Council puts ‘poverty emergency’ at centre of coronavirus recovery plans
- Credit: Ruth Lawes
Councillors have pledged to put tackling social deprivation at the centre of coronavirus recovery planning after Norwich became one of the first local authorities to declare a ‘poverty emergency’.
During a meeting of the full council on Tuesday evening, members unanimously backed a motion tabled by Labour cabinet member Karen Davis.
By declaring a ‘poverty emergency’ the council has pledged to shine a light on the economic struggles of the city’s poorest people and ramp up pressure on the government to address economic inequalities.
It motion states: “We have an opportunity in how we plan our recovery, firstly to give true recognition to those low-income and no income people who have kept our country running while many of us were in lockdown or isolating at home, but also to create a lasting legacy of change.”
Ms Davis, who set up a foodbank during the pandemic, said the lasting socio-economic effects of the pandemic risked falling on “the people who can least afford it”.
She said: “Families are really struggling. We are seeing people at foodbanks who are unemployed for the first time and who are staggered by the five week wait for Universal Credit and how little it pays for them to live on.
“There are an awful lot of people who have never found themselves in need of help.”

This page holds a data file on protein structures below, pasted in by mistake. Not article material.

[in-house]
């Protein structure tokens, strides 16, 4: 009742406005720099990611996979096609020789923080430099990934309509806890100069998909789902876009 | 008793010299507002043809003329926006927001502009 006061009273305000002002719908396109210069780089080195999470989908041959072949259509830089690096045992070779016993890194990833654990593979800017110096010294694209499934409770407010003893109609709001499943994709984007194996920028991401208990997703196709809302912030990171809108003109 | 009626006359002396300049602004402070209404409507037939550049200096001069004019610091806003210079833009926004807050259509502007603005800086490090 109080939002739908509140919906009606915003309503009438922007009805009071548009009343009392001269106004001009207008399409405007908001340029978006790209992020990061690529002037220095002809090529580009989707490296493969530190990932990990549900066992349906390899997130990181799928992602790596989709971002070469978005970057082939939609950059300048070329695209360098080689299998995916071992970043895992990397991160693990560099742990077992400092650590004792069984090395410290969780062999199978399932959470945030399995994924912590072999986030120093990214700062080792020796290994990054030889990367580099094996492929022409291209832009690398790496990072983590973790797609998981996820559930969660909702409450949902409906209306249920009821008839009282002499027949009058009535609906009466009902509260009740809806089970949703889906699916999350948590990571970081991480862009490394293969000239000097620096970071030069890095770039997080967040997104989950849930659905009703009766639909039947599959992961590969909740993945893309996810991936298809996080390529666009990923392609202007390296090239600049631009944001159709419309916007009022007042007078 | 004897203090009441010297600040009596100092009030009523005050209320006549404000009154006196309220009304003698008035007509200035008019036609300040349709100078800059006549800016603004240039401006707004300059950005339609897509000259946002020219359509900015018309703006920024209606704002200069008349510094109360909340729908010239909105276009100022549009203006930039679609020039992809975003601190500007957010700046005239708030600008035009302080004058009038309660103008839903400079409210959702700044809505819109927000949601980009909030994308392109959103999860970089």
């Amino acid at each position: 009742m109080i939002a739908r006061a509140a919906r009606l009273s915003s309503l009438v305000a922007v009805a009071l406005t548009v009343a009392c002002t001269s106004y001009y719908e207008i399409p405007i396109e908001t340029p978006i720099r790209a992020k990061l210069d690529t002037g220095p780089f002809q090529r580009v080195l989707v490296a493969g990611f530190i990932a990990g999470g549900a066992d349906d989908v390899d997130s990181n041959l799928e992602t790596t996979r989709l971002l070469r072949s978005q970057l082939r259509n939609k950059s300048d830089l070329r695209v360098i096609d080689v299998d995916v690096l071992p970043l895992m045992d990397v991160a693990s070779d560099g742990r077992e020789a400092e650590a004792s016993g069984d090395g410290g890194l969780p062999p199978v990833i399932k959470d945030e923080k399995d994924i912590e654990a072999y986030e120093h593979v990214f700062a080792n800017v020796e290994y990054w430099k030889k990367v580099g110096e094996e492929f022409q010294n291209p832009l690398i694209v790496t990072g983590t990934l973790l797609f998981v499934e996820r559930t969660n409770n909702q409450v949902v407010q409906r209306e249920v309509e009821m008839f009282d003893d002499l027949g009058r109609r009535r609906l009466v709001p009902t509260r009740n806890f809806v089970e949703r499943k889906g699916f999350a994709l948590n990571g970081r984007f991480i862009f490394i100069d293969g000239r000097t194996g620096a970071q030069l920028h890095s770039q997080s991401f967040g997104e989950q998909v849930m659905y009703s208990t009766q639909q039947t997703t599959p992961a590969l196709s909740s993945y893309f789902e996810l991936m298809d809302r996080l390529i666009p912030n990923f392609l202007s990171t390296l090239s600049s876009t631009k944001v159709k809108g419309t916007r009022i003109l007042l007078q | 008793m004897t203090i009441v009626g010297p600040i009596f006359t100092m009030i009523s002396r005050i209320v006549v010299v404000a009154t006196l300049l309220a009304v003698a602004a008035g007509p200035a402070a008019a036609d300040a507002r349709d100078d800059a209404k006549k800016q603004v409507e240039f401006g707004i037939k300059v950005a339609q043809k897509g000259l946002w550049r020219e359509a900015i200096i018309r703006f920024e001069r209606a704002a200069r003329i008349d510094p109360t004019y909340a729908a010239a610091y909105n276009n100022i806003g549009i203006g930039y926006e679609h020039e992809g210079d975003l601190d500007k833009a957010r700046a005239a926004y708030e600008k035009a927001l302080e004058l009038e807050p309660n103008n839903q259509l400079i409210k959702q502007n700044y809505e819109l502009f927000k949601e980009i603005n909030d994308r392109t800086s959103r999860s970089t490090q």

The motion calls on the government to scrap the bedroom tax, cap rents at local Housing Allowance, stop employers evading workers’ rights, do more to end disability discrimination and the update the Equality Act.
Members from across the three political groups on Norwich City Council unanimously supported the motion.
Ms Davis added: “It was great to see all sides supporting it. From whatever party we all believe the government should address the drivers of poverty.”
The council unveiled an ambitious Covid recovery plan in June that ranged from developing a sustainable approach to tackling homelessness to supporting the local businesses.
Mr Davis said both the plan and the ‘poverty emergency’ motion built on existing measures to help the city’s most needy.
“We have a financial inclusion consortium that we fund, we are one of the only places in the country still to retain 100pc council tax reduction,” she said.
“We also have a private renters charter because we know there are going to be problems coming up with evictions.”